Connecticut, where Defendant also does business. 146. Defendant made or caused to be made to the Knights and other Certificateholders

representations, which were material, false, and likely to mislead and/or made omissions that it had a duty to disclose as identified in the preceding paragraphs of this Complaint. 147. Defendants conduct constituted a pattern and practice of unfair and deceptive

acts and practices and was engaged in as part of its trade or business. 148. Defendants actions as set forth in this Complaint offend Connecticut public

policy in multiple respects, including but not limited to public policy favoring truthfulness in business statements and disclosures, clean title to real estate, duties of trustees to trust beneficiaries, and due process of law. 149. 150. Defendants actions were immoral, unethical, oppressive, and/or unscrupulous. Defendants actions directly and proximately caused substantial injuries to


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Defendants actions caused a substantial and ascertainable loss of money and

property to Plaintiff. 152. Plaintiff is entitled to an award of damages for ascertainable loss of money and

property pursuant to Conn. Gen. Stat. 42-110g(a). 153. Plaintiff is entitled to an award of punitive damages for the intentional and

wanton violation of and/or reckless indifference to its rights by Defendant pursuant to Conn. Gen. Stat. 42-110g(a). 154. Plaintiff is entitled to an award of costs and reasonable attorneys fees pursuant to

Conn. Gen. Stat. 42-110g(d). 155. Plaintiff is entitled to such equitable relief as is necessary or proper, including an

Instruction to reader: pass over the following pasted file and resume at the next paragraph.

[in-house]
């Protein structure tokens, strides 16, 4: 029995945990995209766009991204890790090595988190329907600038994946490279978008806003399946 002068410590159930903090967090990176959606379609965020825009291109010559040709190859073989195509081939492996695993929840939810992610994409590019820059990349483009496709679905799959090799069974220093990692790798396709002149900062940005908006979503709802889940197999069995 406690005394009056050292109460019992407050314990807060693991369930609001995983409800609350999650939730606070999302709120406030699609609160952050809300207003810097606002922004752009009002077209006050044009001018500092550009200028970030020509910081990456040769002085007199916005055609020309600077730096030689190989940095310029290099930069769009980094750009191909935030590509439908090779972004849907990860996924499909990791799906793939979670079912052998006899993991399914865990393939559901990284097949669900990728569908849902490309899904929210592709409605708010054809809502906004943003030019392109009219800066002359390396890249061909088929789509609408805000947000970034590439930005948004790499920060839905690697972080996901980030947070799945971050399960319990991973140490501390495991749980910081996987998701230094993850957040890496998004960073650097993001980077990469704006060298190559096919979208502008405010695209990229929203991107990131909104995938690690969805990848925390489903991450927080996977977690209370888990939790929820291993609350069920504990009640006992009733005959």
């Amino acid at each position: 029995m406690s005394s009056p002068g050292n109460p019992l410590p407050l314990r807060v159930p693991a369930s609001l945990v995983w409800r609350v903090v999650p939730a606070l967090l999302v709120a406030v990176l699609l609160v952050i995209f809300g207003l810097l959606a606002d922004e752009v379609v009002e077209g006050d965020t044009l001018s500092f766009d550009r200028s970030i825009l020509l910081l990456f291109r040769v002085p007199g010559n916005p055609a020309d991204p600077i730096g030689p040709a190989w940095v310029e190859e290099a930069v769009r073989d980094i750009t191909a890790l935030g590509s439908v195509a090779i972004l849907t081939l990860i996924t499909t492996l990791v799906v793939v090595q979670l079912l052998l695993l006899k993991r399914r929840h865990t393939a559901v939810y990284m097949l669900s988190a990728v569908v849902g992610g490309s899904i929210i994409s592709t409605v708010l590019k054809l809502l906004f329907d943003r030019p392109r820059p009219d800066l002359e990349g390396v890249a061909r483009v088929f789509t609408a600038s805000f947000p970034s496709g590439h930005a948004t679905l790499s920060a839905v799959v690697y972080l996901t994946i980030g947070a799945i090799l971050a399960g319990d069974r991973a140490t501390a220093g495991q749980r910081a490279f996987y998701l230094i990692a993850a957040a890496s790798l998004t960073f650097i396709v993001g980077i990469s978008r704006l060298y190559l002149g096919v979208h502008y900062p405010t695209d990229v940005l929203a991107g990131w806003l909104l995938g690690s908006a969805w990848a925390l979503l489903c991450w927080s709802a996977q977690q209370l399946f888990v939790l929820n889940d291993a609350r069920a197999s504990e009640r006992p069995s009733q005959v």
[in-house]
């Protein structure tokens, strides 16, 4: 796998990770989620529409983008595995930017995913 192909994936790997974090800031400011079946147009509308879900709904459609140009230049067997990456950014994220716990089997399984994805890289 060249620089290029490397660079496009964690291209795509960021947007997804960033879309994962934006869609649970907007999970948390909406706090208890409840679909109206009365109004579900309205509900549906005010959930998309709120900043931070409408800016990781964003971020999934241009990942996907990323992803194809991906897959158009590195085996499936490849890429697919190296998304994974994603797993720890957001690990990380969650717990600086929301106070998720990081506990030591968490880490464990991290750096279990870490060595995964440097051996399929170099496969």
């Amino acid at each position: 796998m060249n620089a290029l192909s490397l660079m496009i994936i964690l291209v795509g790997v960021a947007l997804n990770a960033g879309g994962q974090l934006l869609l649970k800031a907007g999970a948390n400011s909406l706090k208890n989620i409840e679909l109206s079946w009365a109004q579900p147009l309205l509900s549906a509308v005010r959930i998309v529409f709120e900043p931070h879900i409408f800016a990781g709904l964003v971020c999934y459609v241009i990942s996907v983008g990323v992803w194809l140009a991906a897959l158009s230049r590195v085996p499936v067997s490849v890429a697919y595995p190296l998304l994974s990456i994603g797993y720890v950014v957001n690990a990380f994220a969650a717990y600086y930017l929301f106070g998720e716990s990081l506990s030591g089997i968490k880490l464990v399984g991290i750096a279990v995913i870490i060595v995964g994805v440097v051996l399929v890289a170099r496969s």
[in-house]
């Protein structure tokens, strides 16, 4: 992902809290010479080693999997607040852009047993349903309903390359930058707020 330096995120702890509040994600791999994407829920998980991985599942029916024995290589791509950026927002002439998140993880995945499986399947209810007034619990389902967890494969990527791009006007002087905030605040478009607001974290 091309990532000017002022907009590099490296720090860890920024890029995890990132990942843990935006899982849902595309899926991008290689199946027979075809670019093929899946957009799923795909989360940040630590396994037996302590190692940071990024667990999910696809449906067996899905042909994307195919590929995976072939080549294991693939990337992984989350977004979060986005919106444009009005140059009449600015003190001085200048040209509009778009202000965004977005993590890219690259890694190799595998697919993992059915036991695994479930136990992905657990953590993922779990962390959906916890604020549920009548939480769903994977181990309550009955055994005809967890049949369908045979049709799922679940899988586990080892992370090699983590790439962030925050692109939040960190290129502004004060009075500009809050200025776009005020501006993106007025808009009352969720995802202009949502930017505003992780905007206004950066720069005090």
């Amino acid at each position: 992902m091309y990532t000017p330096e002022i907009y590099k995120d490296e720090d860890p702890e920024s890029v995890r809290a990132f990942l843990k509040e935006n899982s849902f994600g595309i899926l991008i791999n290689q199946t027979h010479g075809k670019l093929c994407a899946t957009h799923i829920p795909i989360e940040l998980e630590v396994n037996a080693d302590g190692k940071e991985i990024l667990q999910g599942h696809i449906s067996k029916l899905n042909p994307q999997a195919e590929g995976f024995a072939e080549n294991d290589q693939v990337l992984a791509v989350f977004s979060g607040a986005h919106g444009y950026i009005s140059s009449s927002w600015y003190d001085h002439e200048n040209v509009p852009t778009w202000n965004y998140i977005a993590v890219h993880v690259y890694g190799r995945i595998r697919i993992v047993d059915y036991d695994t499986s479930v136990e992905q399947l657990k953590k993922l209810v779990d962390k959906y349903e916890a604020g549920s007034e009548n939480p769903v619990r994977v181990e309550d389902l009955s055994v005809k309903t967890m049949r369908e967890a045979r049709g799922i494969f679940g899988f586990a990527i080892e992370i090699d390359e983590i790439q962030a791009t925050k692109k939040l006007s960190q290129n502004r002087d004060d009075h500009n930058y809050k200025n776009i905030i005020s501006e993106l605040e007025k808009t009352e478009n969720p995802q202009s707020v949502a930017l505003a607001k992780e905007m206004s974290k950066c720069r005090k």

accounting, to ensure that Defendant manages these Trusts with the care and skill that a prudent person would use in the exercise of his or her own affairs and does not engage in any acts that violate the Connecticut Unfair Trade Practices Act pursuant to Conn. Gen. Stat. 42-110g(a). 156. Plaintiff will mail a copy of the Amended Complaint to the Attorney General and

Commissioner of Consumer Protection of the State of Connecticut in accordance with the provisions of the Connecticut Trade Practices Act pursuant to Conn. Gen. Stat. 42-110g(c). COUNT VI ACCOUNTING 157. Plaintiff incorporates by reference this Complaints preceding paragraphs, and

makes the following allegations on information and belief on the basis set forth in the Complaints preceding paragraphs.

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Significant evidence exists that Plaintiff and each Trust are suffering irreparable

harm, including but not limited to: (a) the payment to the Master Servicer and its affiliates and vendors of unauthorized, exorbitant, and potentially illegal fees; (b) the failure of each Trust to enforce its rights regarding the loans that comprise the Trust corpus; and (c) the actual size and nature of each Trusts corpus itself. 159. The results of an accounting may demonstrate that Plaintiff and others are entitled

to further relief, including but not limited to money damages, rescission on the purchase of the certificates, a cease and desist order, or other monetary, declaratory, or injunctive remedies. 160. Defendant is obligated, under New York law, to provide an accounting regarding